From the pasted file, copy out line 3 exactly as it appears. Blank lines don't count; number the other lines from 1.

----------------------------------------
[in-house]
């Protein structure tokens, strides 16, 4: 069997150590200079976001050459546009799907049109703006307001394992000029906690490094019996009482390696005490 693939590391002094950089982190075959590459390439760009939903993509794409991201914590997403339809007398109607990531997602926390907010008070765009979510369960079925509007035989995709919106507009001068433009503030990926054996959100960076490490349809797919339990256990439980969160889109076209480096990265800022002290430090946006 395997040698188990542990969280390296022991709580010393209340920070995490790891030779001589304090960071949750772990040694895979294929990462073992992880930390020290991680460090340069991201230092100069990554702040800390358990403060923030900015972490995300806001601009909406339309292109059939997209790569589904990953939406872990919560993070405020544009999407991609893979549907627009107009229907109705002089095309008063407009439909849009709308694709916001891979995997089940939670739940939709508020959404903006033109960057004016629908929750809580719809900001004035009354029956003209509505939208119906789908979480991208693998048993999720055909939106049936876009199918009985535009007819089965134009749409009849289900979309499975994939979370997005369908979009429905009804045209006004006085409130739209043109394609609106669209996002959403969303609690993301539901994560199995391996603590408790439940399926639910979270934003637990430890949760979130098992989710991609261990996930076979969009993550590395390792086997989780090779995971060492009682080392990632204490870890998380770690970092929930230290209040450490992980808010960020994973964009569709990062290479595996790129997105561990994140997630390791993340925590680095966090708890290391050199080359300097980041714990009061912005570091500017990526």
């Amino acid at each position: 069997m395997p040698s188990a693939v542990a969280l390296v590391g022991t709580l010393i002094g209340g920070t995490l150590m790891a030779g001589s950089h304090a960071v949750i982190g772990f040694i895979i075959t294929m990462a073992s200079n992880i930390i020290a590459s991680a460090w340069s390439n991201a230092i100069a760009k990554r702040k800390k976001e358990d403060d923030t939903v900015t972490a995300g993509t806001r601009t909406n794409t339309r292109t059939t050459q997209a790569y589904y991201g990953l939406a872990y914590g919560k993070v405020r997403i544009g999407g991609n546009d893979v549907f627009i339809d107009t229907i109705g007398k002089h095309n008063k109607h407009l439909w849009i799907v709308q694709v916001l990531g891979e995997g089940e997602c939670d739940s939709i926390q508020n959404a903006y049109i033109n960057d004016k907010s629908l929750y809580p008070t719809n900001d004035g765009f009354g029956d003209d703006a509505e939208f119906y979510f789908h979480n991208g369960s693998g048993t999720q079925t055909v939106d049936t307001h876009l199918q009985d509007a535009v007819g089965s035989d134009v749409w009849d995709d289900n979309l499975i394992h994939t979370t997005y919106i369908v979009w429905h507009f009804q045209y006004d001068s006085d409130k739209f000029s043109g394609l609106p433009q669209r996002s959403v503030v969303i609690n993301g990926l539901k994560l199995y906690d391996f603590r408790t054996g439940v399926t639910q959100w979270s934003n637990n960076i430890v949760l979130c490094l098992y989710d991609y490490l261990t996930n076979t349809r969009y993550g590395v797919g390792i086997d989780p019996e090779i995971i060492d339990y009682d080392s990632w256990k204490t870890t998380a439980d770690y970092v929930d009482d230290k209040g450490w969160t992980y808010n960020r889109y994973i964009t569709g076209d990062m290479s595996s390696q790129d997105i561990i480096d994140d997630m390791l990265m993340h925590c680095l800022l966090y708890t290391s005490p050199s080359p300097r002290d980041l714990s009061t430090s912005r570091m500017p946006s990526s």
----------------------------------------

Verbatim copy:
């Amino acid at each position: 069997m395997p040698s188990a693939v542990a969280l390296v590391g022991t709580l010393i002094g209340g920070t995490l150590m790891a030779g001589s950089h304090a960071v949750i982190g772990f040694i895979i075959t294929m990462a073992s200079n992880i930390i020290a590459s991680a460090w340069s390439n991201a230092i100069a760009k990554r702040k800390k976001e358990d403060d923030t939903v900015t972490a995300g993509t806001r601009t909406n794409t339309r292109t059939t050459q997209a790569y589904y991201g990953l939406a872990y914590g919560k993070v405020r997403i544009g999407g991609n546009d893979v549907f627009i339809d107009t229907i109705g007398k002089h095309n008063k109607h407009l439909w849009i799907v709308q694709v916001l990531g891979e995997g089940e997602c939670d739940s939709i926390q508020n959404a903006y049109i033109n960057d004016k907010s629908l929750y809580p008070t719809n900001d004035g765009f009354g029956d003209d703006a509505e939208f119906y979510f789908h979480n991208g369960s693998g048993t999720q079925t055909v939106d049936t307001h876009l199918q009985d509007a535009v007819g089965s035989d134009v749409w009849d995709d289900n979309l499975i394992h994939t979370t997005y919106i369908v979009w429905h507009f009804q045209y006004d001068s006085d409130k739209f000029s043109g394609l609106p433009q669209r996002s959403v503030v969303i609690n993301g990926l539901k994560l199995y906690d391996f603590r408790t054996g439940v399926t639910q959100w979270s934003n637990n960076i430890v949760l979130c490094l098992y989710d991609y490490l261990t996930n076979t349809r969009y993550g590395v797919g390792i086997d989780p019996e090779i995971i060492d339990y009682d080392s990632w256990k204490t870890t998380a439980d770690y970092v929930d009482d230290k209040g450490w969160t992980y808010n960020r889109y994973i964009t569709g076209d990062m290479s595996s390696q790129d997105i561990i480096d994140d997630m390791l990265m993340h925590c680095l800022l966090y708890t290391s005490p050199s080359p300097r002290d980041l714990s009061t430090s912005r570091m500017p946006s990526s």